‘It Was a Sort of Therapy for Me’: Joana Choumali, the First African to Win Europe’s Top Photography Award, on Her Emotive Work
Choumali has won the $100,000 Prix Pictet.
The Ivorian artist Joana Choumali has won the $100,000 Prix Pictet, one of the world’s top photography prizes. The announcement was made yesterday during a ceremony at the Victoria & Albert Museum in London to mark the opening of an exhibition of the twelve shortlisted photographers.
The coveted award is just the latest accolade for the artist, who already has four other prizes for her conceptual portraits, mixed-media works, and documentary photographs.
The Prix Pictet committee is recognizing Choumali for a series titled “Ça va aller” (it will be okay), in which she took iPhone photos in the Grand Bassam three weeks after a group of devastating terror attacks in March 2016. She later embroidered the pictures from “an instinctive need to stitch up wounds,” the 45-year-old artist tells Artnet News. “I wanted to do something repetitive, meditative, and it was a sort of therapy for me.”
“‘It will be okay’ is an expression that Ivorians use a lot to end conversations that can be uncomfortable or emotional or painful,” she says. “It is a way of dismissing things but also ending on a positive note.”
“I realized that all my [Grand Bassam] photos spoke of loneliness, weakness, desolate places, gloomy people, unformulated pain. And when I tried to speak to the people around me, they all said, ‘it will be okay.’ So this project is about this feeling of being unable to go to the end of this conversation, and not being able to express what I felt going to those places.”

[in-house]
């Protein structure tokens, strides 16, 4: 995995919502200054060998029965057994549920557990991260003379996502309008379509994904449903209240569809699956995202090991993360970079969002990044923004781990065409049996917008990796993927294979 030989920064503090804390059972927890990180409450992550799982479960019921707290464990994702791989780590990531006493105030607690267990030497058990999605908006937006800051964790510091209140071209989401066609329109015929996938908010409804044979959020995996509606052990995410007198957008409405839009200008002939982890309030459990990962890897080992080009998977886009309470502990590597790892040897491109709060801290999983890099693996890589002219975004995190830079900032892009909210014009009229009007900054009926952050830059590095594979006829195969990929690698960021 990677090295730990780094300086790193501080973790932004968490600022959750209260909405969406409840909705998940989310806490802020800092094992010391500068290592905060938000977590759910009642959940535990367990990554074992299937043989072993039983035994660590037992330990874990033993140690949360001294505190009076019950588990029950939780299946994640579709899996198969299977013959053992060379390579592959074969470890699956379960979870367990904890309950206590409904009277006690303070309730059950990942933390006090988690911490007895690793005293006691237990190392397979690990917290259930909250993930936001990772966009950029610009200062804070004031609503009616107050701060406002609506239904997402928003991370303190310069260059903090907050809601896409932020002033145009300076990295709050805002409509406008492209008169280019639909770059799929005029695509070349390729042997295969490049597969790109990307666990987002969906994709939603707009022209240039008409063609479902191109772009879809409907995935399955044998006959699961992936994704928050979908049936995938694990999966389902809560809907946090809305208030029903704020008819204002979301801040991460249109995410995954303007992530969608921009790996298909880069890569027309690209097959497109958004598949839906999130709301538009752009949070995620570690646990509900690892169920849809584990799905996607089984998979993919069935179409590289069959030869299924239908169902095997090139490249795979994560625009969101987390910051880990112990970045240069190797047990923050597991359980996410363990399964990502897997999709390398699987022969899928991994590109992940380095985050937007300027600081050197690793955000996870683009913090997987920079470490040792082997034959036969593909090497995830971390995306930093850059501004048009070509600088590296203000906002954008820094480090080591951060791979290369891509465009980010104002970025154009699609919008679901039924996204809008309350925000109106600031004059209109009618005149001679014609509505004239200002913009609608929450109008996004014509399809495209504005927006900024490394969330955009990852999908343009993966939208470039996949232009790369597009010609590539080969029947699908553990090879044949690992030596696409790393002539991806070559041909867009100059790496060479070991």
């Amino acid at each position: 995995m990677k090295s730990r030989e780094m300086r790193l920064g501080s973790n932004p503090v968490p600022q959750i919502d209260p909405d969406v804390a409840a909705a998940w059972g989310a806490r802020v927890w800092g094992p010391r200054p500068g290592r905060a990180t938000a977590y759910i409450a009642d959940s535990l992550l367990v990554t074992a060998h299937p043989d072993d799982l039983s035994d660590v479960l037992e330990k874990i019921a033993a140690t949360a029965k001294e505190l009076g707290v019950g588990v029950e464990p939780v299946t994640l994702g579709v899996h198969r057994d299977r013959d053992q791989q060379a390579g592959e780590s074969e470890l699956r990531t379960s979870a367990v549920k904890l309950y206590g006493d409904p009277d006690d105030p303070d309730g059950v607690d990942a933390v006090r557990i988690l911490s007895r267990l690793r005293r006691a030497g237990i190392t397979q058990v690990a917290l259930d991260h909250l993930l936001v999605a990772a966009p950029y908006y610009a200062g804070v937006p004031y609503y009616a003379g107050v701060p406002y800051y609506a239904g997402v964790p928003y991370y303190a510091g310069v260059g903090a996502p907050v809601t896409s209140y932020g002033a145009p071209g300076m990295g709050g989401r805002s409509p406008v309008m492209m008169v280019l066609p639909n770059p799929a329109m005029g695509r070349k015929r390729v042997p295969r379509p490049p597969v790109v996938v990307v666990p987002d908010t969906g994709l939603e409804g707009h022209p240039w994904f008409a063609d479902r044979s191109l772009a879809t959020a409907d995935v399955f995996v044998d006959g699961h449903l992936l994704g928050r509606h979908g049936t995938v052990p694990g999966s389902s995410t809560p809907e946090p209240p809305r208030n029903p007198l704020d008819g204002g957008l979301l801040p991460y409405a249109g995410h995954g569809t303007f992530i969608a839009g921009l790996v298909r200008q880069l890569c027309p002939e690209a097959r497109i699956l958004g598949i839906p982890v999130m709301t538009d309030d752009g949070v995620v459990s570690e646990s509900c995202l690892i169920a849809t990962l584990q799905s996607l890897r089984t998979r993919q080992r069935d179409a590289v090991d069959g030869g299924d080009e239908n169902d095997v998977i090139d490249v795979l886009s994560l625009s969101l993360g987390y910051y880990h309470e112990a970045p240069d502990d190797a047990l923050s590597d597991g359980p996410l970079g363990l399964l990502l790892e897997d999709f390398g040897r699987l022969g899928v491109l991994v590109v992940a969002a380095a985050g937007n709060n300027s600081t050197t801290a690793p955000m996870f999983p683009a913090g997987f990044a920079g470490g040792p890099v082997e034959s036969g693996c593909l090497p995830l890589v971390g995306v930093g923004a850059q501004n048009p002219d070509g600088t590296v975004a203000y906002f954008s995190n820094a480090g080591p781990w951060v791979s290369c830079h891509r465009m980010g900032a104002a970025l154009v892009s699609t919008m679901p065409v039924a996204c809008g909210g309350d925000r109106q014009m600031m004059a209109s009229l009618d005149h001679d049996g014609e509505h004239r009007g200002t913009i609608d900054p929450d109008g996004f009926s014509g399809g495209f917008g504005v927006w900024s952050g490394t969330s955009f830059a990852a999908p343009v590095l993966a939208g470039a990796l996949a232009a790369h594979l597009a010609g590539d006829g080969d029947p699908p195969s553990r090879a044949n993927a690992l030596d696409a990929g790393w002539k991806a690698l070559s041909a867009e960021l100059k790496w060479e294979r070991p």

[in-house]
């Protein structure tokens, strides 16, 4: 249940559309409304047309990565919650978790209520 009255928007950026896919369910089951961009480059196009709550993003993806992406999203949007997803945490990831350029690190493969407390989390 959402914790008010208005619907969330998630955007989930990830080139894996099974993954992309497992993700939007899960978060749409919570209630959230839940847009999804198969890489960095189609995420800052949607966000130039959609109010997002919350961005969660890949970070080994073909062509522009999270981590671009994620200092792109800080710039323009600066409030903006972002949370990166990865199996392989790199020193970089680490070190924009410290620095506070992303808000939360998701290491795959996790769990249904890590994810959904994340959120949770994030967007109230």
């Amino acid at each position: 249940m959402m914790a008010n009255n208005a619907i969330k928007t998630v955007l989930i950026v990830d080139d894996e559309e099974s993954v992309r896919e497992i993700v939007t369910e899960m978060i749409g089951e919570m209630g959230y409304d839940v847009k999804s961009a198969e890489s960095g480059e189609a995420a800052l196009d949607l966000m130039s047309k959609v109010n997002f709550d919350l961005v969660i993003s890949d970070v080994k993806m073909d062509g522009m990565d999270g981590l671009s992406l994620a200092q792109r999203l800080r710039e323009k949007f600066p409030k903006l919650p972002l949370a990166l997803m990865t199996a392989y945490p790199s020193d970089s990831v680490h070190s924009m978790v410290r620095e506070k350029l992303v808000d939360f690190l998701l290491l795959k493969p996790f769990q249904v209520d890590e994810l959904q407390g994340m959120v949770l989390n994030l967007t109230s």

“Winning the prize is a great joy, a great fortune, and above all a great surprise and an honor,” says Choumali, who is the first African winner of the Prix Pictet.
“The first person I thought of when I received the prize was my daughter because I can tell her that she can envisage herself here, and can see that it’s possible, that winning this type of prize doesn’t only happen to other people,” Choumali says. “It can happen to us too.”
“It’s also a form of validation,” the artist added. “Winning this prize allowed me to see that I can be myself. I can stop feeling defeated and listen to my interior voice.”
Other embroidered works from a series titled “translation” are currently on view as part of the Ivory Coast pavilion at the Venice Biennale.
The Prix Pictet jury was chaired by Sir David King, a senior advisor to the Rwandan president. “In an extremely strong field, [Choumali’s] work stood out as a brilliantly original meditation on the ability of the human spirit to wrest hope and resilience from even the most traumatic events,” King said in a statement.
The jurors were V&A photography curator Martin Barnes; artist Richard Mosse, who won the award last year; Sotheby’s international council member Philippe Bertherat; Jan Dalley, the arts editor at the Financial Times; London Business School professor Herminia Ibarra; Metropolitan Museum of Art curator Jeff Rosenheim; and the Pritzker prize-winning architect Kazuyo Sejima.
After its run at the V&A in London (through December 8), the Prix Pictet exhibition will travel to the Hillside Forum in Tokyo. It will later travel to venues in Zurich, Monaco, Moscow, and Lausanne, among other cities.
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